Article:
Give broadband to the third world - but don't neglect security

Or criminals will benefit instead of the world's poor...

Or criminals will benefit instead of the world's poor...

Broadband will do nothing but good in developing countries - provided its arrival is accompanied by appropriate security, says Tony Dyhouse.

Communications technology, in particular broadband, has long been considered a key aspect of improving life in the Third World.

Readily available internet access offers obvious benefits in areas such as education, health and trade, and has been identified as important in achieving the UN Millennium Development Goals - a set of targets and plans to reduce global poverty and improve living standards.

But earlier this month statistics from the International Telecommunications Union (ITU) showed fixed broadband penetration is below one per cent in many of the world's poorest countries, while the cost of access can be simply too high for the average income. To address this issue, ITU secretary general Hamadoun Touré is trying to encourage all countries to have a framework that ensures every citizen has access to broadband.

Such efforts should be applauded. However, while providing cheap and accessible broadband access is seen as the biggest challenge, the security implications of bringing millions of vulnerable people online have escaped close attention.

Openings for cybercriminals
A dramatic rise in the number of people online who have little understanding of technology opens up huge opportunities for exploitation by cybercriminals. We need to give this issue serious consideration before we launch broadband on unsuspecting populations in the poorest parts of the world.

Broadband access is vital for the world's poorest citizens

Broadband access is vital for the world's poorest citizens
(Photo credit: Shutterstock)

As world leaders gather at the UN 2010 Millennium Development Goals summit in New York this week, the Broadband Commission for Digital Development has presented a report (PDF) looking at models for broadband provision in different economies. These models will inevitably involve private sector broadband companies as well governments and regulators.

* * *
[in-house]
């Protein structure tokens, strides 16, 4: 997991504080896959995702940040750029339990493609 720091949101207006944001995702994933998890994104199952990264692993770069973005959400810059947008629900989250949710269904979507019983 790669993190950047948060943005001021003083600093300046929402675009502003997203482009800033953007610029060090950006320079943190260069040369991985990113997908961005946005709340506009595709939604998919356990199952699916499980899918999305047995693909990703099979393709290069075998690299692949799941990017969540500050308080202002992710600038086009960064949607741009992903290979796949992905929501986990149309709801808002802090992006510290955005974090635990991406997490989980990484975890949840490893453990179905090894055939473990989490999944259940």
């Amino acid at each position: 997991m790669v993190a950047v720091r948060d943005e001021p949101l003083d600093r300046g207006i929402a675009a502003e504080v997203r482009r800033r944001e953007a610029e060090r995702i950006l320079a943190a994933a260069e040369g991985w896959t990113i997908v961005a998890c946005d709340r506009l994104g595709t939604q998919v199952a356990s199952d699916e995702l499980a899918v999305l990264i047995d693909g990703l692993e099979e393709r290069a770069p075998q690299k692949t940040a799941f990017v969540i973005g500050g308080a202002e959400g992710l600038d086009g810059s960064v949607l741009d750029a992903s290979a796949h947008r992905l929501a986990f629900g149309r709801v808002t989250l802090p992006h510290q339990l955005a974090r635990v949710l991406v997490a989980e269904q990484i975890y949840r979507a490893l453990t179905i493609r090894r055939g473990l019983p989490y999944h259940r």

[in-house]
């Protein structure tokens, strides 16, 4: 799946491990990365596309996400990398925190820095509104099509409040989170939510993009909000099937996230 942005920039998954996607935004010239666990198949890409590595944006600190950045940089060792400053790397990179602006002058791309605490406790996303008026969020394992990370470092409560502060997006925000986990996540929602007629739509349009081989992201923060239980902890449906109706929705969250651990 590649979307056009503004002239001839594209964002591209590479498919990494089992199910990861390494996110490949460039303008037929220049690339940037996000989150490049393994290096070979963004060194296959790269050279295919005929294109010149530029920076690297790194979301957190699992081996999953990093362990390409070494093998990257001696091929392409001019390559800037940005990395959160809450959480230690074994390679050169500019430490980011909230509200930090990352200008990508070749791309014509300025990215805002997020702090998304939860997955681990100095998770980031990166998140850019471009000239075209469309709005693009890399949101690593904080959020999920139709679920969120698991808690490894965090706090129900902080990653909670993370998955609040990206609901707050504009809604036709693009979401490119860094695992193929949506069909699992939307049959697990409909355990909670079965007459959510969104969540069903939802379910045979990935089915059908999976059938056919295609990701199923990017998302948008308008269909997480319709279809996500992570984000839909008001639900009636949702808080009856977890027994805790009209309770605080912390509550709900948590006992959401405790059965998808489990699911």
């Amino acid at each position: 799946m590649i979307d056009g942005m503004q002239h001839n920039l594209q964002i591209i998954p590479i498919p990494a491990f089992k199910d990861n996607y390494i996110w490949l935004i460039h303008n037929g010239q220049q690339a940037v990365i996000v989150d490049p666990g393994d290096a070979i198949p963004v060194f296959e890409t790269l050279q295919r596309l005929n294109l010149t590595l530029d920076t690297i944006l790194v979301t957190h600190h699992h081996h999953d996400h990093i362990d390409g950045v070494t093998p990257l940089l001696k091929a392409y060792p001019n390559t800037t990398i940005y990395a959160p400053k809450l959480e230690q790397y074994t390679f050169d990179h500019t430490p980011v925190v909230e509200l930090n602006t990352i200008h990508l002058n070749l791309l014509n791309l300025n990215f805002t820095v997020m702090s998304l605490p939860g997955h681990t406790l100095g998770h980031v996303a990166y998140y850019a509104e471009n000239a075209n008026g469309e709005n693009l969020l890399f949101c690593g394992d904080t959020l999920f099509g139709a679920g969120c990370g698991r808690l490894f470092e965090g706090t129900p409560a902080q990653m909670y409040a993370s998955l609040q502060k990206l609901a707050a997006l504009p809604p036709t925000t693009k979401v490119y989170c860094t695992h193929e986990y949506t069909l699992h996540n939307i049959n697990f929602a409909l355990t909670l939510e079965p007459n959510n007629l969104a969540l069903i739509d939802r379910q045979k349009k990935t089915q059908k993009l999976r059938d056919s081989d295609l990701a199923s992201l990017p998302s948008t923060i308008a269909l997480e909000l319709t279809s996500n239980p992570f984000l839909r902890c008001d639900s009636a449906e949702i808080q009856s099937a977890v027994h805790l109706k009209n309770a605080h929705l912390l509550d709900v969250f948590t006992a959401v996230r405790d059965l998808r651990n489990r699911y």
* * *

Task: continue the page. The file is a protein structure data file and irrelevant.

If the resulting plans are to be successful, it is critical that all parties involved engage with the security profession and develop appropriate measures to address security when rolling out broadband.

The actual threats that the developing world will face are no different to those experienced elsewhere, but because of fewer financial resources, less regulation and less education, the impact of such threats could more damaging.

Potential for phishing scams
The obvious risks are scams and fraud. Far too many people in the UK still fall for phishing scams - and we have no excuse. In African villages, for example, where people with little money will look to the internet for medicines, advice and financial support, the opportunities for exploitation are terrifying if users are not educated to understand the risks.

More serious for the world as a whole, and more likely to be overlooked, is the increasing power this greater availability will give botnets. Estimates suggest that hundreds of thousands of computers are used as botnets, which gather user data and harness computer power for criminal activity.